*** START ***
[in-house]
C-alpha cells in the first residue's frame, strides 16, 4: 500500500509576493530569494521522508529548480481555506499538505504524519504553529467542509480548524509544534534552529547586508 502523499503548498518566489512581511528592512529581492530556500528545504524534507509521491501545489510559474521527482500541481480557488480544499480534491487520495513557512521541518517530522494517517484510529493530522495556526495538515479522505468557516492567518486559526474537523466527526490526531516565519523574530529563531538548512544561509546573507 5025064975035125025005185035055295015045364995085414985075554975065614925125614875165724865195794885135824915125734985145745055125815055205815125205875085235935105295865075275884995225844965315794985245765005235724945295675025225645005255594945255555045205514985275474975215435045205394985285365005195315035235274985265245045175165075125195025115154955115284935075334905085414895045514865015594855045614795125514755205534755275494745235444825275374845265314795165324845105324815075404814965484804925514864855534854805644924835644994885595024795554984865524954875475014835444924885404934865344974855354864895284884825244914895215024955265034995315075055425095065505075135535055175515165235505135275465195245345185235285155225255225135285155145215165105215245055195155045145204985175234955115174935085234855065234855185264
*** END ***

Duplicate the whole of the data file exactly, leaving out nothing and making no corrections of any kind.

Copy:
[in-house]
C-alpha cells in the first residue's frame, strides 16, 4: 500500500509576493530569494521522508529548480481555506499538505504524519504553529467542509480548524509544534534552529547586508 502523499503548498518566489512581511528592512529581492530556500528545504524534507509521491501545489510559474521527482500541481480557488480544499480534491487520495513557512521541518517530522494517517484510529493530522495556526495538515479522505468557516492567518486559526474537523466527526490526531516565519523574530529563531538548512544561509546573507 5025064975035125025005185035055295015045364995085414985075554975065614925125614875165724865195794885135824915125734985145745055125815055205815125205875085235935105295865075275884995225844965315794985245765005235724945295675025225645005255594945255555045205514985275474975215435045205394985285365005195315035235274985265245045175165075125195025115154955115284935075334905085414895045514865015594855045614795125514755205534755275494745235444825275374845265314795165324845105324815075404814965484804925514864855534854805644924835644994885595024795554984865524954875475014835444924885404934865344974855354864895284884825244914895215024955265034995315075055425095065505075135535055175515165235505135275465195245345185235285155225255225135285155145215165105215245055195155045145204985175234955115174935085234855065234855185264